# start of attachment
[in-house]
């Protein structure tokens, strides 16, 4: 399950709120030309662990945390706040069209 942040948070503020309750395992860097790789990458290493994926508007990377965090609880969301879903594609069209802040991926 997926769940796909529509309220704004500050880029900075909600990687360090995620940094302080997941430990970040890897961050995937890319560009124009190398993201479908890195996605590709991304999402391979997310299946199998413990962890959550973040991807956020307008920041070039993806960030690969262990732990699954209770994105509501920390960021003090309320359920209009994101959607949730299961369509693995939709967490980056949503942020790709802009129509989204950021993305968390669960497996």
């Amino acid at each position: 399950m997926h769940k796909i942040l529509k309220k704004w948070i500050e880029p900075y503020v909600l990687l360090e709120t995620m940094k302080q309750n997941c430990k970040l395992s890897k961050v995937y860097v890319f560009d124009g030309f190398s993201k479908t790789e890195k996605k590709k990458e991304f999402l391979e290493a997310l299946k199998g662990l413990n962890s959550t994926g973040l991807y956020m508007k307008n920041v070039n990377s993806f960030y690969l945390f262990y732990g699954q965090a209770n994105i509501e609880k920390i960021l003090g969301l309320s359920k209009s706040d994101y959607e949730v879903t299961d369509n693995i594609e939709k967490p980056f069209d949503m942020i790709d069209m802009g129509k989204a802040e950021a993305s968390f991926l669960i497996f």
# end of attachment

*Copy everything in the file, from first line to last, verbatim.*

[in-house]
């Protein structure tokens, strides 16, 4: 399950709120030309662990945390706040069209 942040948070503020309750395992860097790789990458290493994926508007990377965090609880969301879903594609069209802040991926 997926769940796909529509309220704004500050880029900075909600990687360090995620940094302080997941430990970040890897961050995937890319560009124009190398993201479908890195996605590709991304999402391979997310299946199998413990962890959550973040991807956020307008920041070039993806960030690969262990732990699954209770994105509501920390960021003090309320359920209009994101959607949730299961369509693995939709967490980056949503942020790709802009129509989204950021993305968390669960497996």
């Amino acid at each position: 399950m997926h769940k796909i942040l529509k309220k704004w948070i500050e880029p900075y503020v909600l990687l360090e709120t995620m940094k302080q309750n997941c430990k970040l395992s890897k961050v995937y860097v890319f560009d124009g030309f190398s993201k479908t790789e890195k996605k590709k990458e991304f999402l391979e290493a997310l299946k199998g662990l413990n962890s959550t994926g973040l991807y956020m508007k307008n920041v070039n990377s993806f960030y690969l945390f262990y732990g699954q965090a209770n994105i509501e609880k920390i960021l003090g969301l309320s359920k209009s706040d994101y959607e949730v879903t299961d369509n693995i594609e939709k967490p980056f069209d949503m942020i790709d069209m802009g129509k989204a802040e950021a993305s968390f991926l669960i497996f």